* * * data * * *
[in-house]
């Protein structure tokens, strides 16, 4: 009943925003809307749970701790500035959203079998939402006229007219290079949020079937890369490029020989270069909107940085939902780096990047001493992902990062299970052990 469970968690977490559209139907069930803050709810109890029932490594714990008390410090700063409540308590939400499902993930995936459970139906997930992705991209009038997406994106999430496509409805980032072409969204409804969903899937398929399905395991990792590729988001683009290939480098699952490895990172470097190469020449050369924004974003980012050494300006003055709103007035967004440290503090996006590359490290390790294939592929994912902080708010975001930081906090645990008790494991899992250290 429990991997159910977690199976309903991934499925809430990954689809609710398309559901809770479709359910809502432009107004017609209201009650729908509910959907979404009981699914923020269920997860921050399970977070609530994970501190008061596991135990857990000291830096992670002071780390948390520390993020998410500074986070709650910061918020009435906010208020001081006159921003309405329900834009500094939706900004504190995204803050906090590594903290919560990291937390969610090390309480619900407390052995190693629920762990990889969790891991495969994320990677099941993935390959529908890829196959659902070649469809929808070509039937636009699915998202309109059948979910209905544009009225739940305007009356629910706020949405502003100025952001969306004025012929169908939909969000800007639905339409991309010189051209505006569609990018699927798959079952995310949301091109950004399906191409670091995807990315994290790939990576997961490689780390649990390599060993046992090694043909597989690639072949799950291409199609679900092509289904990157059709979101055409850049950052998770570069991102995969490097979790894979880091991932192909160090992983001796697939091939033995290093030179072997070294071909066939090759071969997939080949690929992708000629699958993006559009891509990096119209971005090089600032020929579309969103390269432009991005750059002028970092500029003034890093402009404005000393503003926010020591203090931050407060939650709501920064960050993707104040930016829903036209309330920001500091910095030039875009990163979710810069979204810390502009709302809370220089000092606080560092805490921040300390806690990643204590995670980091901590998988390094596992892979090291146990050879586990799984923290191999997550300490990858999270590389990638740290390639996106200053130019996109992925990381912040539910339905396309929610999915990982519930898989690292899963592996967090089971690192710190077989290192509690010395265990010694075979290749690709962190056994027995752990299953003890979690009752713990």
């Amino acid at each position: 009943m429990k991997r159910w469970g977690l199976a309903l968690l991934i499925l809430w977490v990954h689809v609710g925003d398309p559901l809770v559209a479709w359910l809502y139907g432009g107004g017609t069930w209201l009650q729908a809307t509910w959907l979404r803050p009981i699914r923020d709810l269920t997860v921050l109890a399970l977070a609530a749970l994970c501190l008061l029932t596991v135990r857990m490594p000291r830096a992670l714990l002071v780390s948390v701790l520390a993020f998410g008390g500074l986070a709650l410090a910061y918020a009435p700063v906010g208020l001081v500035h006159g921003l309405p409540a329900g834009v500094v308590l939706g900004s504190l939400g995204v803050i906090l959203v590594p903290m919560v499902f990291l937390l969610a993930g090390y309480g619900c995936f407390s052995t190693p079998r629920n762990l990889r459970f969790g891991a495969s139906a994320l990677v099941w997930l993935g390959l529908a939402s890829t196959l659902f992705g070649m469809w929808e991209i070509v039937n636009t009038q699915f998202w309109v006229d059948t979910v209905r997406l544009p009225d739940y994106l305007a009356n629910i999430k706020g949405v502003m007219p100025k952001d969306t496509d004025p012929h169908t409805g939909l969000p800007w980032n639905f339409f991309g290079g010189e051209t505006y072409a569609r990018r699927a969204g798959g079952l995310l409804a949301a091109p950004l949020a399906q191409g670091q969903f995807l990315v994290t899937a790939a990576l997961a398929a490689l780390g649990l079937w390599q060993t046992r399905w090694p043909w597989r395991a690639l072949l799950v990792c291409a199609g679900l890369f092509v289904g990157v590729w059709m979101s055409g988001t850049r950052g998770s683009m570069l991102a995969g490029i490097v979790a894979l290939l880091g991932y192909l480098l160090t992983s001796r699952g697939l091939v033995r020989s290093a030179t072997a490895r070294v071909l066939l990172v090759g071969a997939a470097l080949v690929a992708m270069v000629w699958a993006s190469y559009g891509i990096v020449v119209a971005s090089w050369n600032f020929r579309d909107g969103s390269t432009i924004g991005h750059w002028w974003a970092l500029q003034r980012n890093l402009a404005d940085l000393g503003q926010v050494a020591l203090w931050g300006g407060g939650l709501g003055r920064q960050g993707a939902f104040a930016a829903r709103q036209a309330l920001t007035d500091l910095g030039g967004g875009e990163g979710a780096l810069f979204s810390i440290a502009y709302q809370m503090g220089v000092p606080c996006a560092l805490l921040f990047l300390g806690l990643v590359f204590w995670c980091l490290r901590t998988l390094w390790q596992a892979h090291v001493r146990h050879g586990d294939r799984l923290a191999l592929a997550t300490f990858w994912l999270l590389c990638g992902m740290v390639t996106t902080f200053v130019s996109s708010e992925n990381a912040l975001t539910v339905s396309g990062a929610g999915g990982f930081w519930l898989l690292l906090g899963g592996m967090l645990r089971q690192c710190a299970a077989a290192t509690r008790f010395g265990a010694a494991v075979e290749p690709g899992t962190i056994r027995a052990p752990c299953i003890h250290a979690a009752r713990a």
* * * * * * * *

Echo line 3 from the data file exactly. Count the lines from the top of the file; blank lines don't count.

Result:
């Amino acid at each position: 009943m429990k991997r159910w469970g977690l199976a309903l968690l991934i499925l809430w977490v990954h689809v609710g925003d398309p559901l809770v559209a479709w359910l809502y139907g432009g107004g017609t069930w209201l009650q729908a809307t509910w959907l979404r803050p009981i699914r923020d709810l269920t997860v921050l109890a399970l977070a609530a749970l994970c501190l008061l029932t596991v135990r857990m490594p000291r830096a992670l714990l002071v780390s948390v701790l520390a993020f998410g008390g500074l986070a709650l410090a910061y918020a009435p700063v906010g208020l001081v500035h006159g921003l309405p409540a329900g834009v500094v308590l939706g900004s504190l939400g995204v803050i906090l959203v590594p903290m919560v499902f990291l937390l969610a993930g090390y309480g619900c995936f407390s052995t190693p079998r629920n762990l990889r459970f969790g891991a495969s139906a994320l990677v099941w997930l993935g390959l529908a939402s890829t196959l659902f992705g070649m469809w929808e991209i070509v039937n636009t009038q699915f998202w309109v006229d059948t979910v209905r997406l544009p009225d739940y994106l305007a009356n629910i999430k706020g949405v502003m007219p100025k952001d969306t496509d004025p012929h169908t409805g939909l969000p800007w980032n639905f339409f991309g290079g010189e051209t505006y072409a569609r990018r699927a969204g798959g079952l995310l409804a949301a091109p950004l949020a399906q191409g670091q969903f995807l990315v994290t899937a790939a990576l997961a398929a490689l780390g649990l079937w390599q060993t046992r399905w090694p043909w597989r395991a690639l072949l799950v990792c291409a199609g679900l890369f092509v289904g990157v590729w059709m979101s055409g988001t850049r950052g998770s683009m570069l991102a995969g490029i490097v979790a894979l290939l880091g991932y192909l480098l160090t992983s001796r699952g697939l091939v033995r020989s290093a030179t072997a490895r070294v071909l066939l990172v090759g071969a997939a470097l080949v690929a992708m270069v000629w699958a993006s190469y559009g891509i990096v020449v119209a971005s090089w050369n600032f020929r579309d909107g969103s390269t432009i924004g991005h750059w002028w974003a970092l500029q003034r980012n890093l402009a404005d940085l000393g503003q926010v050494a020591l203090w931050g300006g407060g939650l709501g003055r920064q960050g993707a939902f104040a930016a829903r709103q036209a309330l920001t007035d500091l910095g030039g967004g875009e990163g979710a780096l810069f979204s810390i440290a502009y709302q809370m503090g220089v000092p606080c996006a560092l805490l921040f990047l300390g806690l990643v590359f204590w995670c980091l490290r901590t998988l390094w390790q596992a892979h090291v001493r146990h050879g586990d294939r799984l923290a191999l592929a997550t300490f990858w994912l999270l590389c990638g992902m740290v390639t996106t902080f200053v130019s996109s708010e992925n990381a912040l975001t539910v339905s396309g990062a929610g999915g990982f930081w519930l898989l690292l906090g899963g592996m967090l645990r089971q690192c710190a299970a077989a290192t509690r008790f010395g265990a010694a494991v075979e290749p690709g899992t962190i056994r027995a052990p752990c299953i003890h250290a979690a009752r713990a």